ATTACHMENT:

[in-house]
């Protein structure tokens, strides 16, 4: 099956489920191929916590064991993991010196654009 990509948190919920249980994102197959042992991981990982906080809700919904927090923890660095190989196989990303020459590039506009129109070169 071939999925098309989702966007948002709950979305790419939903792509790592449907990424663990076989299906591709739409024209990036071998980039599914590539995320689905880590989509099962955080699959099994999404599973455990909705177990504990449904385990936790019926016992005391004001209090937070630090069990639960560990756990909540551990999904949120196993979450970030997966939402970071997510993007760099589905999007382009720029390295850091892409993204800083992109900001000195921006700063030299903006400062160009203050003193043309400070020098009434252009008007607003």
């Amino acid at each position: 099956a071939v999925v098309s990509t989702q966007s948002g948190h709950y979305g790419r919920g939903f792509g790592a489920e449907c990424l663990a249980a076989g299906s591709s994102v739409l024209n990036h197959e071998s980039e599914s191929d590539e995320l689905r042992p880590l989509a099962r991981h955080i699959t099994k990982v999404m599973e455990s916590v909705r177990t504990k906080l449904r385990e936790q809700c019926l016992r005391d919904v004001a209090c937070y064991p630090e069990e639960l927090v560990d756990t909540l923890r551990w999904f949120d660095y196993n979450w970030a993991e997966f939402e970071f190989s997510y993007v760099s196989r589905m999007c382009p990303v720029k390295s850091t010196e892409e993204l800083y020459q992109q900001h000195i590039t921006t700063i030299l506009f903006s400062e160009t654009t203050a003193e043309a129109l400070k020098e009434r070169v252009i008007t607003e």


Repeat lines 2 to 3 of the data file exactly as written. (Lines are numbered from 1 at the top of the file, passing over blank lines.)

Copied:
């Protein structure tokens, strides 16, 4: 099956489920191929916590064991993991010196654009 990509948190919920249980994102197959042992991981990982906080809700919904927090923890660095190989196989990303020459590039506009129109070169 071939999925098309989702966007948002709950979305790419939903792509790592449907990424663990076989299906591709739409024209990036071998980039599914590539995320689905880590989509099962955080699959099994999404599973455990909705177990504990449904385990936790019926016992005391004001209090937070630090069990639960560990756990909540551990999904949120196993979450970030997966939402970071997510993007760099589905999007382009720029390295850091892409993204800083992109900001000195921006700063030299903006400062160009203050003193043309400070020098009434252009008007607003």
């Amino acid at each position: 099956a071939v999925v098309s990509t989702q966007s948002g948190h709950y979305g790419r919920g939903f792509g790592a489920e449907c990424l663990a249980a076989g299906s591709s994102v739409l024209n990036h197959e071998s980039e599914s191929d590539e995320l689905r042992p880590l989509a099962r991981h955080i699959t099994k990982v999404m599973e455990s916590v909705r177990t504990k906080l449904r385990e936790q809700c019926l016992r005391d919904v004001a209090c937070y064991p630090e069990e639960l927090v560990d756990t909540l923890r551990w999904f949120d660095y196993n979450w970030a993991e997966f939402e970071f190989s997510y993007v760099s196989r589905m999007c382009p990303v720029k390295s850091t010196e892409e993204l800083y020459q992109q900001h000195i590039t921006t700063i030299l506009f903006s400062e160009t654009t203050a003193e043309a129109l400070k020098e009434r070169v252009i008007t607003e």